Basically, needlework combined virtue with social position: the act of embroidering exemplified a woman’s domesticity and virtue, but it also made a statement about the wealth of the household because the production of ornamental needlework required leisure time—and so reflected doubly well on the husband.
The productivity embodied by needlework is also closely connected with another feminine virtue, arguably the ultimate virtue: chastity. In discussions touching on femininity or women’s education, qualities such as industry, modesty and obedience were, to borrow a phrase from Ruth Kelso, considered “chaste habits.” (Rozsika Parker, 1989).
Chastity was the ground on which women’s honor stood, and these habits were seen to help women acquire and preserve their chastity. For example, pattern books vaunted industry and directed it inward, in the service of the home. But clothwork, as women’s work, also took place in the home and separated women from society.
Of the numerous chaste habits inculcated by needlework, the most important was silence. As John Taylor writes in “The Praise of the Needle,” the introductory poem to The Needles Excellency:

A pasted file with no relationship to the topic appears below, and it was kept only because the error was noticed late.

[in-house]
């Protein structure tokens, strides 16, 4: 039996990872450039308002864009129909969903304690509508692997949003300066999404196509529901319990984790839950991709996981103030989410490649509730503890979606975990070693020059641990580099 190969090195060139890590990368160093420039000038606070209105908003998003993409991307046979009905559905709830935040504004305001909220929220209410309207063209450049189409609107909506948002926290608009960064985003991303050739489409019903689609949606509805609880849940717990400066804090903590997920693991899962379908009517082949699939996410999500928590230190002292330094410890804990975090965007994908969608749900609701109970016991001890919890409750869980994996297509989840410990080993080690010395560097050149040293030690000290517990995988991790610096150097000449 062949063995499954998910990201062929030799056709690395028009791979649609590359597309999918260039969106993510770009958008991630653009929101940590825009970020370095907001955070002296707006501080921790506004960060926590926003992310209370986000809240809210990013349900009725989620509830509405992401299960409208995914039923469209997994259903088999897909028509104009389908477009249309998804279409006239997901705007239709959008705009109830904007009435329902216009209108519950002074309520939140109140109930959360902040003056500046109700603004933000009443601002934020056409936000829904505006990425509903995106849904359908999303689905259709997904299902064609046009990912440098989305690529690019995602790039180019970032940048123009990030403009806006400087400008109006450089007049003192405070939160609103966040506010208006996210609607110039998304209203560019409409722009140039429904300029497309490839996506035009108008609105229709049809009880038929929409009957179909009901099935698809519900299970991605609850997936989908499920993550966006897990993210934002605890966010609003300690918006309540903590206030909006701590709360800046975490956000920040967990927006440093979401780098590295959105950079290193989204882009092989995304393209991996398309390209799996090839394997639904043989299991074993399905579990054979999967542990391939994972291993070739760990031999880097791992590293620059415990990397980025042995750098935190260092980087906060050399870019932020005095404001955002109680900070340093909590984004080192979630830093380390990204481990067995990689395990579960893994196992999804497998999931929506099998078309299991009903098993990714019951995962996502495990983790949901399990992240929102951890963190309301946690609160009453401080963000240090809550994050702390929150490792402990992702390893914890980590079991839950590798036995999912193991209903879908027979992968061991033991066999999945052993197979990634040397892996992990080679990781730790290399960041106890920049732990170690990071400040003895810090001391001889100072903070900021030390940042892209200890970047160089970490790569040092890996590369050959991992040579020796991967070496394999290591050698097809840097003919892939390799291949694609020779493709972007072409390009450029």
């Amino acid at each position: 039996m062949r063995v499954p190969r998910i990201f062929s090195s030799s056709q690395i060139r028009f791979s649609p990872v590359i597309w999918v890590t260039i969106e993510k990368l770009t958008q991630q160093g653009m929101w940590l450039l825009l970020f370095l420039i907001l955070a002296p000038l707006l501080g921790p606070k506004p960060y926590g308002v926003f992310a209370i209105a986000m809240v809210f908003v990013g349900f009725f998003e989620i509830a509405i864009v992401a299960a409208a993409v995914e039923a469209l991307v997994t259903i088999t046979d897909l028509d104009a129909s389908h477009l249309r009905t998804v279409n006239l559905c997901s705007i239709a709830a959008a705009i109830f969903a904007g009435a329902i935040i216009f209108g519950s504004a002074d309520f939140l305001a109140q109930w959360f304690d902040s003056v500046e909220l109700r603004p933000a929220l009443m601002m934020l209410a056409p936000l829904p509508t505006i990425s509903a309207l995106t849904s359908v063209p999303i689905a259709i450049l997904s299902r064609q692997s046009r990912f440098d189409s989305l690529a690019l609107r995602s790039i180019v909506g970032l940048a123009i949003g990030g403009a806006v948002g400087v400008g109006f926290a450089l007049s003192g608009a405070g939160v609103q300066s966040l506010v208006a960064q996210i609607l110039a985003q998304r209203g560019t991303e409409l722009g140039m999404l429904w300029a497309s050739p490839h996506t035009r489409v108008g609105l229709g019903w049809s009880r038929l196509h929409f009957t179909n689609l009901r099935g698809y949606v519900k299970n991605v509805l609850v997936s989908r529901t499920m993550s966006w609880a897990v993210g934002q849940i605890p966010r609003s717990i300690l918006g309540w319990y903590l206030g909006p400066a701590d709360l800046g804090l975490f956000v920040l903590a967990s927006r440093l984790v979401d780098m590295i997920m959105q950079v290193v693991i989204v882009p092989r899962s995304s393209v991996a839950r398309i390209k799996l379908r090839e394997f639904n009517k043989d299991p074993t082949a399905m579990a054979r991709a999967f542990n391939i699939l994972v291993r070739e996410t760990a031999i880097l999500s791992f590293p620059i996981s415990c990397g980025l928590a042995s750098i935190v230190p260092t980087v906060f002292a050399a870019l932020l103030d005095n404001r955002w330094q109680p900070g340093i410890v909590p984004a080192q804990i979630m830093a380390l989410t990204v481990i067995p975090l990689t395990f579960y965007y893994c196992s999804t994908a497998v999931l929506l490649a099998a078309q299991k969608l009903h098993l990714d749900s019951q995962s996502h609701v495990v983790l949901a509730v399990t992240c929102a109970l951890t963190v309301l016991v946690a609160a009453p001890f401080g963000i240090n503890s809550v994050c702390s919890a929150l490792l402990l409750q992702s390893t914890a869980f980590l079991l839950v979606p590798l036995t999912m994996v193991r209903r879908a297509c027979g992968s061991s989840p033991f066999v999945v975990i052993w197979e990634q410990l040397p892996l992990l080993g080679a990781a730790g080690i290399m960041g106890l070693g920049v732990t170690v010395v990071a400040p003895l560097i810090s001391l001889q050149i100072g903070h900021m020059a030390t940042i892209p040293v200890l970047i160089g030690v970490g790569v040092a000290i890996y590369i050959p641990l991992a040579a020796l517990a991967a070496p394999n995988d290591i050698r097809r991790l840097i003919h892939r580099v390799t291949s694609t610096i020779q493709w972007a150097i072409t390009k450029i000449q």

And for my Countries quiet, I should like,
That Women-kinde should use no other Pike.
It will increase their peace, enlarge their store,
To use their tongues lesse, and their Needles more,
The Needles sharpenesse, profit yeeldes, and pleasure,
But sharpenesse of the tongue bites out of measure. (John Taylor, 1940)
Silence was one of the prime virtues to which women should aspire, in part because of the metonymic association of chaste speech with chaste action, or perhaps more importantly between unchaste speech and unchaste action. (Think, for example, of Chaucer’s Wife of Bath.) Needlework, ostensibly a solitary activity undertaken in the home, created an enforced silence in women and an enforced chastity. The absence of words from the design pages of the pattern books acted as a visual reminder of the dictum of silence.